You can also use your unit for hydro feeding if you ever want to and have a high qulaity compost. You might be surprised how much compost you can put in and how fast and easy it is. There are some posts by Barefoot James talking about this a little and if this is of any interest to you you can probably find them pretty easily.
     
  6. Tim Wilson

    Tim Wilson LawnSite Senior Member
    Posts: 795

    I was actually going to start a thread on this today. I know very little about spraying rigs but one of my brewer customers brought to my attention two days ago that all sprayers on the market recirculate (agitate) into the tank when the applicator is not engaged. This is simply a means of releasing pressure on the line so it does not blow the lines or pump.

    This is NOT good for the microbes in compost tea, especially fungal hyphae. I cannot believe that companies professing to know compost tea and microbial horticulture are selling these for CT application.

    We use a homemade rig on the farm and I do have some ideas to create a viable commercial alternative but this will probably take some time during the summer months. It will be electric (operated by 12 volts).

    As for the best pumps to use, the fellow who recommended centrifugal (with impellers) under 80 PSI is spot on. You want a high volume low pressure centrifugal pump.
     
  7. Turboguy

    Turboguy LawnSite Bronze Member
    Posts: 1,966

    RLawns,

    Tim brought up a good point that I forgot to mention in my previous post. Using your hydro seeding unit will work great but run it with your agitation valve closed about 3/4 of the way. It will be enough so there is no damage and will minimize the flow going back into the tank. You can also run your engine RPM at about 1/2 throttle or so and minimize the material going back into the tank.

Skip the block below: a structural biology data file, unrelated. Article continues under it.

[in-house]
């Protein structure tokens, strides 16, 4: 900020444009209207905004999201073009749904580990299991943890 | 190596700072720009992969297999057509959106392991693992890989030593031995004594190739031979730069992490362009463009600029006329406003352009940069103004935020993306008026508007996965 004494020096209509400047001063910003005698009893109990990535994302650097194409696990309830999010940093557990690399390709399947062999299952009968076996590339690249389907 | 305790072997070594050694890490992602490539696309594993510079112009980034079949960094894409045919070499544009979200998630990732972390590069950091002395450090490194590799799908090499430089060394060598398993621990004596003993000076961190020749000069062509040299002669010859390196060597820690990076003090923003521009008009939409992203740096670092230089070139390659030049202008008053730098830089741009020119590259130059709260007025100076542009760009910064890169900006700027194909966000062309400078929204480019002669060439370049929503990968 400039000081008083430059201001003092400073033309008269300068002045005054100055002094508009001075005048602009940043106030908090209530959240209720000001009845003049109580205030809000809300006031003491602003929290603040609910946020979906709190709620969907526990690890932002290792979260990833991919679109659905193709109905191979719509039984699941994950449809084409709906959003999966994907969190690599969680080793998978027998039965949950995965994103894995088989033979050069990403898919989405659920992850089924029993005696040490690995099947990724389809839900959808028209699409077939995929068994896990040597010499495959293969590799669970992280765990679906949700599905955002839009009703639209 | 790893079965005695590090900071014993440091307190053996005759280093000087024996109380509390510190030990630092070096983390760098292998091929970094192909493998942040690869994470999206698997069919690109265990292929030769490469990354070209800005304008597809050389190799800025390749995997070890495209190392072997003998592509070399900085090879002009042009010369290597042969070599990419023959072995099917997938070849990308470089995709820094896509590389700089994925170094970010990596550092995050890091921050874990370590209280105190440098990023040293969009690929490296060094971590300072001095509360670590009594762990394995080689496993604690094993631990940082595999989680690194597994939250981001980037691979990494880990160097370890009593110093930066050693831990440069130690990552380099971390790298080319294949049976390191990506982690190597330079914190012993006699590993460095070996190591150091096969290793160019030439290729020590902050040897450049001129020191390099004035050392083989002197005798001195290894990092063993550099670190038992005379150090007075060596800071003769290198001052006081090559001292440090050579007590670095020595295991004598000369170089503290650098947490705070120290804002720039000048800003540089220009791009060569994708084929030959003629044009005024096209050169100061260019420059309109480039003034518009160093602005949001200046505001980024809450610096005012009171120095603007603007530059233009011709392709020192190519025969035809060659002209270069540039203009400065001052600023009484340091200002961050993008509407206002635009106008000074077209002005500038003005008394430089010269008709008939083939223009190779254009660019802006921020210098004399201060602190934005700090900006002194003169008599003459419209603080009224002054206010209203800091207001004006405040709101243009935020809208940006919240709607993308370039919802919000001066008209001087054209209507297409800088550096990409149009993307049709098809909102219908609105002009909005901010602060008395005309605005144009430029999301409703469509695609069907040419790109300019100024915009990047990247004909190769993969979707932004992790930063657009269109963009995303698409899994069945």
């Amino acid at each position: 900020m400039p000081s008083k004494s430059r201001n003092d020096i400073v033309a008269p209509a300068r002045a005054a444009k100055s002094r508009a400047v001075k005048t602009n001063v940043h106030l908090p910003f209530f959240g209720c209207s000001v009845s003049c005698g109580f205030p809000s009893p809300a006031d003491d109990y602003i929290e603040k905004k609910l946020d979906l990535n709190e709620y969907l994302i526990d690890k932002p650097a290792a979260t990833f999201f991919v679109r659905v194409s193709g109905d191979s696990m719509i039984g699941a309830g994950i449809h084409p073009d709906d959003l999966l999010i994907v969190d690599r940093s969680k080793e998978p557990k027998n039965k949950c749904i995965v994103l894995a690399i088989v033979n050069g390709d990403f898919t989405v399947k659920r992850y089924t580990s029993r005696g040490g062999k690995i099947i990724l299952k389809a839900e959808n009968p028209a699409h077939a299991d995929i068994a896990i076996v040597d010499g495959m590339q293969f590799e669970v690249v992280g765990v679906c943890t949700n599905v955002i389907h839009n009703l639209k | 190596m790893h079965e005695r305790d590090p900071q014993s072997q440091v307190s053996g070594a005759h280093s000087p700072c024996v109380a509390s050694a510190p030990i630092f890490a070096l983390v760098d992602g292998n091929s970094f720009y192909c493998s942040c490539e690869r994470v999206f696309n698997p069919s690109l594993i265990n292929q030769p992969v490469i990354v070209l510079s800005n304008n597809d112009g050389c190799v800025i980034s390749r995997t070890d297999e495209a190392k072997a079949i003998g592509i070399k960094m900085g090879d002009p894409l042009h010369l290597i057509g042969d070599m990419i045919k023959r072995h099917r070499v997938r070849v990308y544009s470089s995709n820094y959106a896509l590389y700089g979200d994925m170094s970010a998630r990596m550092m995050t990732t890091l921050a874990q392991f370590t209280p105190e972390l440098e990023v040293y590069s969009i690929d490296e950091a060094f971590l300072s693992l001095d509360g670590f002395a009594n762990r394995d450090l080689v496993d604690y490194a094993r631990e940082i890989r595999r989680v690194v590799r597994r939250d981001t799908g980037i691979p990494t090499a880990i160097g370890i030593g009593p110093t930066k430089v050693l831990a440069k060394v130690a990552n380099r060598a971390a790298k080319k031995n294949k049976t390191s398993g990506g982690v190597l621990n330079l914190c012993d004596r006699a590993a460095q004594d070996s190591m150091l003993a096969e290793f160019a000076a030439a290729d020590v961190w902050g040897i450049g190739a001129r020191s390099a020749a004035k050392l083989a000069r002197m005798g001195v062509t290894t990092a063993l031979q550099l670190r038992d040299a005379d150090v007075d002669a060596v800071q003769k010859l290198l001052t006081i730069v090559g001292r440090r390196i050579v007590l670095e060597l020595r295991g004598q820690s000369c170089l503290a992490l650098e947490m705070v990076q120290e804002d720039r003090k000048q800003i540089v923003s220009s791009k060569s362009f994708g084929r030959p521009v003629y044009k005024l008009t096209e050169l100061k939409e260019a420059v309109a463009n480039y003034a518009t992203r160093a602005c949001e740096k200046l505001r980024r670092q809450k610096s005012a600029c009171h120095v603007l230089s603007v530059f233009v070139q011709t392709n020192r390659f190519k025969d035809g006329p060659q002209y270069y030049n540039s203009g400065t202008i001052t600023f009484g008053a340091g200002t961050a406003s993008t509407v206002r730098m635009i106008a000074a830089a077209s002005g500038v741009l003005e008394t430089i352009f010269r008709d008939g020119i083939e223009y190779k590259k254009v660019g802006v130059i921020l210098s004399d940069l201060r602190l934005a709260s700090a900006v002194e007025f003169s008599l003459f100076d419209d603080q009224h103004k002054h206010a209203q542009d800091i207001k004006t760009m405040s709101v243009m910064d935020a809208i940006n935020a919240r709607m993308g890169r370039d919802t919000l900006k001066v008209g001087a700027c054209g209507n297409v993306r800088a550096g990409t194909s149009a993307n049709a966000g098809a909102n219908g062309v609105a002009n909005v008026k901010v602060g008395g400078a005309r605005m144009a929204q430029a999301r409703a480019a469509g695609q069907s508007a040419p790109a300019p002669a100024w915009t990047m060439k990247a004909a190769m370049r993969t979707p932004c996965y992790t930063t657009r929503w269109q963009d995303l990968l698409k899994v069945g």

Last edited: Apr 2, 2009
  8. Tim Wilson

    Tim Wilson LawnSite Senior Member
    Posts: 795

    According to James, these recirculation jets can be shut right off but I don't know if there is any potential damage to the pump, if left running with no flow. The impellers are obviously going to be still turning.

    My idea includes a pump which turns off and on as the applicator valve is closed and opened.
     
  9. JDUtah

    JDUtah LawnSite Silver Member
    from UT
    Posts: 2,636

    Tim,

    Hey I am ignorant here. I plan to eventually use some hydro-feeding techniques. Question for you. The jet agitation in a hydroseeder SEEMS to be fairly similar to the agitation in your microbulator IF the hydroseeder is adjusted to use the right nozzles and recirculating volume.

    The question is, does the agitation in your microbulator effect the fungi?

    Then for TurboTurf... do you think one of your units can be modified to perform similar (as far as agitation goes) to a microbulator?

    Sorry, one more question Tim. I have heard people argue that the agitation form bubbles alone in a highly aerified CT brewer can harm the fungi.. I have heard others say that this is a none issue. What have you observed?
     
  10. dishboy

    dishboy LawnSite Platinum Member
    from zone 6
    Posts: 4,154

    Will a electric pump like this be OK for not causing damage to CT?
    http://www.walkermowers.com/attachments.html
     

Share This Page